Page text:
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I have a love/hate relationship with the marketing world. I am so, so weary of having a zillion products and services pushed at me relentlessly in every media avenue I could possibly be in touch with. It’s annoying and sometimes exhausting, and, I suspect, touches your life as well.

But then … I come across a commercial which is absolutely brilliant, moving, and says something so important in a way that I could never imagine. At first, this short, wordless commercial shows us a touching relationship between man and his best friend, the steadfast devotion dogs have for us. But that’s just a part of the message. What’s ultimately being said is so unexpected and so beautifully said — take a look.

IndianRunnerDucks2I am a big believer in synchronicity. To some of us that means that there are no coincidences. That we are sometimes/often given little signs that what we are doing is right, what we are thinking is on the mark, that others are thinking of us, and so on. (How about when you are thinking of a friend, you go to pick up the phone and it rings, and your friend is on the line?) Not everyone believes in synchronicity and these individuals attribute such things to luck, to chance. I am not one of these individuals.

Here’s another example. When I lived in Brooklyn, I lived on Union St.  As I searched for the right place to move in New Jersey, the perfect apartment opened up – in the town I wanted, on Union St.! When I was planning to move out to the western side of the state, the perfect house turned out to be in Union Township. That’s what I’m talking about!

So how about the small and happy synchronicity? At the upper left, you see carvings of two Indian Runner Ducks*. They were in a local import store, Two Buttons, and I was just entranced by them. They were not outlandishly expensive so I decided to treat myself to these two, chosen from a nice selection of different positions and attitudes. They are carved from the roots of palm trees by Balinese, (I believe), artists, and they’ve been gracing my living room for several years now.

IndianRunnerDucksBaby2Not long ago, I received some birthday goodies from two people very dear to me, and what do you think was inside? A baby runner duck! It was the wife of the couple who spotted the young duck with the polka-dot rain boots, and they both thought it would be perfect for me. Little did they know …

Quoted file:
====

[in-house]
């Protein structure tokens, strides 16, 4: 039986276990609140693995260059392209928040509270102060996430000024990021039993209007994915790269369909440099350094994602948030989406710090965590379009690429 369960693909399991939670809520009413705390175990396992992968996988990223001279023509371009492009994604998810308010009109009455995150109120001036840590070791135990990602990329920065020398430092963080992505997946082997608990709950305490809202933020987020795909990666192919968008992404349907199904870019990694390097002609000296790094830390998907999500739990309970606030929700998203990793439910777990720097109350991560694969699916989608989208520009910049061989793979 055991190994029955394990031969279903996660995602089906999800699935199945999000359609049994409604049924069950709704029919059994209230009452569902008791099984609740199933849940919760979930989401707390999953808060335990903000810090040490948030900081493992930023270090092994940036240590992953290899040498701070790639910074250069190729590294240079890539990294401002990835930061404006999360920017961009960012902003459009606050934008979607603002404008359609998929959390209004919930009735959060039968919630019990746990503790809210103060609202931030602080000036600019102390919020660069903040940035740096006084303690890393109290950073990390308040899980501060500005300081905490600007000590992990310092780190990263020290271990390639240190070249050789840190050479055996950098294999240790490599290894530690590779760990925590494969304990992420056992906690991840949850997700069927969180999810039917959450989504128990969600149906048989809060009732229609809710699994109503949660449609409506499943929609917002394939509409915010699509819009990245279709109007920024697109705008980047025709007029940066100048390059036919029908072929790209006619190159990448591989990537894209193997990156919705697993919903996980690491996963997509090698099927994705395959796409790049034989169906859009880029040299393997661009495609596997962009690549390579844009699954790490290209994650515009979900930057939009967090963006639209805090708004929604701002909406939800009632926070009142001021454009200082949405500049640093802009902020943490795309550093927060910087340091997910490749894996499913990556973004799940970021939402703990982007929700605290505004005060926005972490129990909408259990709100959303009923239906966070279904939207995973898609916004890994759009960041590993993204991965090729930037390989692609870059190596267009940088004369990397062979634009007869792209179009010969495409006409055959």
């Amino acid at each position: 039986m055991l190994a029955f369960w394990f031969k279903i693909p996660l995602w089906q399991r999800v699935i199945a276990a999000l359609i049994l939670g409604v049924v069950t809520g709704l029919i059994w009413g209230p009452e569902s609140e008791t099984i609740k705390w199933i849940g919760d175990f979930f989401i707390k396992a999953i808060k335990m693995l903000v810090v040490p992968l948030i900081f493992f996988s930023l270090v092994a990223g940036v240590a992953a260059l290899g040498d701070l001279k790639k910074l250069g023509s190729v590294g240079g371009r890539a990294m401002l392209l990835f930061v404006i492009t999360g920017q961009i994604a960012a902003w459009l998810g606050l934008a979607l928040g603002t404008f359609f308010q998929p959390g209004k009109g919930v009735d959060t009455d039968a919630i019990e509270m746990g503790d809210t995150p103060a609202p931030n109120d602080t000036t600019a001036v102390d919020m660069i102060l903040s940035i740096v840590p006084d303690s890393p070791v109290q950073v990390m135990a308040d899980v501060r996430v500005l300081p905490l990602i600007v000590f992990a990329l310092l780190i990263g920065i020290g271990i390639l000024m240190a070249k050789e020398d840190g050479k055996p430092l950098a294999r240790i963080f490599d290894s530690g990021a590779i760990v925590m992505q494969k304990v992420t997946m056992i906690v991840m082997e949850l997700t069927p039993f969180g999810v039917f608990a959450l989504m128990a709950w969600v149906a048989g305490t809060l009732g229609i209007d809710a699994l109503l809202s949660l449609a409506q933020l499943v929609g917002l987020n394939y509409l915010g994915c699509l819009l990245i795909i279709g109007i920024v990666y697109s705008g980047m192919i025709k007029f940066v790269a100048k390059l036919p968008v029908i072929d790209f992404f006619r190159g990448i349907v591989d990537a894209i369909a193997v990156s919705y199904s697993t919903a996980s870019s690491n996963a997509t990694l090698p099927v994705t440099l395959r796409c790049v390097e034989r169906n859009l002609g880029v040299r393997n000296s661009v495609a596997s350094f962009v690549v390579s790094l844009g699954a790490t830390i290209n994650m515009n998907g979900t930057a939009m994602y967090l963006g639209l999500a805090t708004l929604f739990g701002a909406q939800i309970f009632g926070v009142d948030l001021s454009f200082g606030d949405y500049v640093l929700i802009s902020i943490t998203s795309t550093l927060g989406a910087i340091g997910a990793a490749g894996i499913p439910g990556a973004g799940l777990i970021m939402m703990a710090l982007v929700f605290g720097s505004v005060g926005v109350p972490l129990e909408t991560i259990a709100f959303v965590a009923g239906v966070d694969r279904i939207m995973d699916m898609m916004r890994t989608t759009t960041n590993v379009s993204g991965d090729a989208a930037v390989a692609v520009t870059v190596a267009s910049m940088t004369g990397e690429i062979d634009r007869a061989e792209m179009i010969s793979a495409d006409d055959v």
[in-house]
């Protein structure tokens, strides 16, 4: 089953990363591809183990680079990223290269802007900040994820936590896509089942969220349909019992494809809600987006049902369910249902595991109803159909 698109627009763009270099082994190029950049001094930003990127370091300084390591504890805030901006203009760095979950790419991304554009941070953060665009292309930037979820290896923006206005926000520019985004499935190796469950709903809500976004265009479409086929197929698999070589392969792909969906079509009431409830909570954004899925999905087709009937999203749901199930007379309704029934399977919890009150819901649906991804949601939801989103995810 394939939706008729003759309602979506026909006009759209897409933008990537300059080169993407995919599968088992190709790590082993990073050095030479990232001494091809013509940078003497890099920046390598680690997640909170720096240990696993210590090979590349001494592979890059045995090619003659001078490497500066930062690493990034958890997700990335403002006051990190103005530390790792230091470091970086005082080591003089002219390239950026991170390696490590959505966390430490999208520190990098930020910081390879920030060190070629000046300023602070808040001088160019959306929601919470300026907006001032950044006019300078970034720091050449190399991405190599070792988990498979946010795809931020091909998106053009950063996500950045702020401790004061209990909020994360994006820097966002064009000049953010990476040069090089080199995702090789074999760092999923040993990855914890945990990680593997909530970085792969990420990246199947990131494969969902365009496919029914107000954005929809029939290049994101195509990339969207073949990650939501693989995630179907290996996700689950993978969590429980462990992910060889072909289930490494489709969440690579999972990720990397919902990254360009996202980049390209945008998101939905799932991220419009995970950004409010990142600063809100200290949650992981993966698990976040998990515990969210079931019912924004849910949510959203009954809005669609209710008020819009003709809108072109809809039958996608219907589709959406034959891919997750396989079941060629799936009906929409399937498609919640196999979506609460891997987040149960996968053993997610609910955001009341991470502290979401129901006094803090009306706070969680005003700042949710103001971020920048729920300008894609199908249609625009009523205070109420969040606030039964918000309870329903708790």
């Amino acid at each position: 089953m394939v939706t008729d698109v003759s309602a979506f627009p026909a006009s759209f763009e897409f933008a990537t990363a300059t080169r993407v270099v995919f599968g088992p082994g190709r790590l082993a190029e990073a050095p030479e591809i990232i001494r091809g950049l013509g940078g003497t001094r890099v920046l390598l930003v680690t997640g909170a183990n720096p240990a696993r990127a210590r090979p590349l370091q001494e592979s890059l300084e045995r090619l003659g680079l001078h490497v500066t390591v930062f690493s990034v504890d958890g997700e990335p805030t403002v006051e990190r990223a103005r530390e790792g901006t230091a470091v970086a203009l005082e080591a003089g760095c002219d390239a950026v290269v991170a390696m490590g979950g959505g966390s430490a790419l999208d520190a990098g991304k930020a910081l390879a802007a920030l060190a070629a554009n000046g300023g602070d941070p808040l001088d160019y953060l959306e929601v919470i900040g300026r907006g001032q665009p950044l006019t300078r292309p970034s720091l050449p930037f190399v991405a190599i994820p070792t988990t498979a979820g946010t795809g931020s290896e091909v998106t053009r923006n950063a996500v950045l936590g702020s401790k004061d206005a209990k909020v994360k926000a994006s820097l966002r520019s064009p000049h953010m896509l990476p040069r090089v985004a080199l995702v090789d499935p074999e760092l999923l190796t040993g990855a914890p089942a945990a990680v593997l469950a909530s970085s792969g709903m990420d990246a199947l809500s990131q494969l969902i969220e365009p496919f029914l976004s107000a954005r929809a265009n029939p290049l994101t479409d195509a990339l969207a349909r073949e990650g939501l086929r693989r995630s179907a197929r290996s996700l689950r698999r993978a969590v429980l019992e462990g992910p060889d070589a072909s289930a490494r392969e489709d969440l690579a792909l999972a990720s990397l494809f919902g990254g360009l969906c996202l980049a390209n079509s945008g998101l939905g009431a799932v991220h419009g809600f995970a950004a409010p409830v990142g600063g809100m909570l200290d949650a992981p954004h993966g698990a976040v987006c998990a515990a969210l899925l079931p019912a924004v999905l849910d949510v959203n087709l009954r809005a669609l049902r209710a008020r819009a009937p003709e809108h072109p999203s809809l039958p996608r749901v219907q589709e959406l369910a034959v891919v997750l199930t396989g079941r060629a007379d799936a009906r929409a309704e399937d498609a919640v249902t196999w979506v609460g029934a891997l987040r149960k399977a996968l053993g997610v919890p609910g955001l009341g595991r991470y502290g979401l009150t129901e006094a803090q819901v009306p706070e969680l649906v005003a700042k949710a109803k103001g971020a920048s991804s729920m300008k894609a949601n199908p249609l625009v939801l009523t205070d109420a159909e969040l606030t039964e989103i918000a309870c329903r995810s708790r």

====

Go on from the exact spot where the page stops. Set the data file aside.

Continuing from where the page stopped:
So the duckling, whose name is Hattie according to her name tag, has now rounded out the little family quite nicely. I am also finding inspiration for a possible children’s book, but that’s another story.

Is this synchronicity? Methinks yes … a small and happy one, that tells me that two people dear to me, even though they live at quite a distance and were unaware of my two ducks, are in tune and knew exactly what would be perfect for me. Pretty cool!

Is there synchronicity in your life? Of course there is! Keep an eye out and you’ll be amazed at what you can find.

* p.s. Indian Runner Ducks are a domestic breed of duck that stand upright on their legs, just as you see these carvings, and walk and run, rather than waddle.

For those of you who enjoyed the art of Seward Johnson in a previous post, I am sharing a bit more of the sculptures (mostly) inside the gallery. It seems almost everyone is familiar with the iconic figure of Marilyn Monroe taken over the air blast from a sewer grate. Johnson has done a fine job of Marilyn in this lovely tableau …

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but many more people are actually familiar with his outdoor version of Marilyn …

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And back to the gallery … perhaps one of the reasons I am drawn to Seward Johnson’s work is that we share something in common – our love of the Impressionist period of painting. Many of his sculptures based on famous paintings are inspired by artists of that time.

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Johnson’s study above is based on “La Japonaise”, a painting by Monet, the model being Monet’s first wife.

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He was also inspired by Mary Cassatt, an American-born artist, (Pennsylvania to be exact), who spent most of her adult life in France, where she soon befriended Edgar Dégas and exhibited with the Impressionists. Cassatt’s painting is “Young Girl at Window.”

Manet is another favorite of Seward Johnson, and there are tableaux of Manet’s paintings throughout the Grounds for Sculpture. Below is a small part of the installation based on Manet’s “Olympia.” My crop reflects what the entirety of Manet’s painting looked like.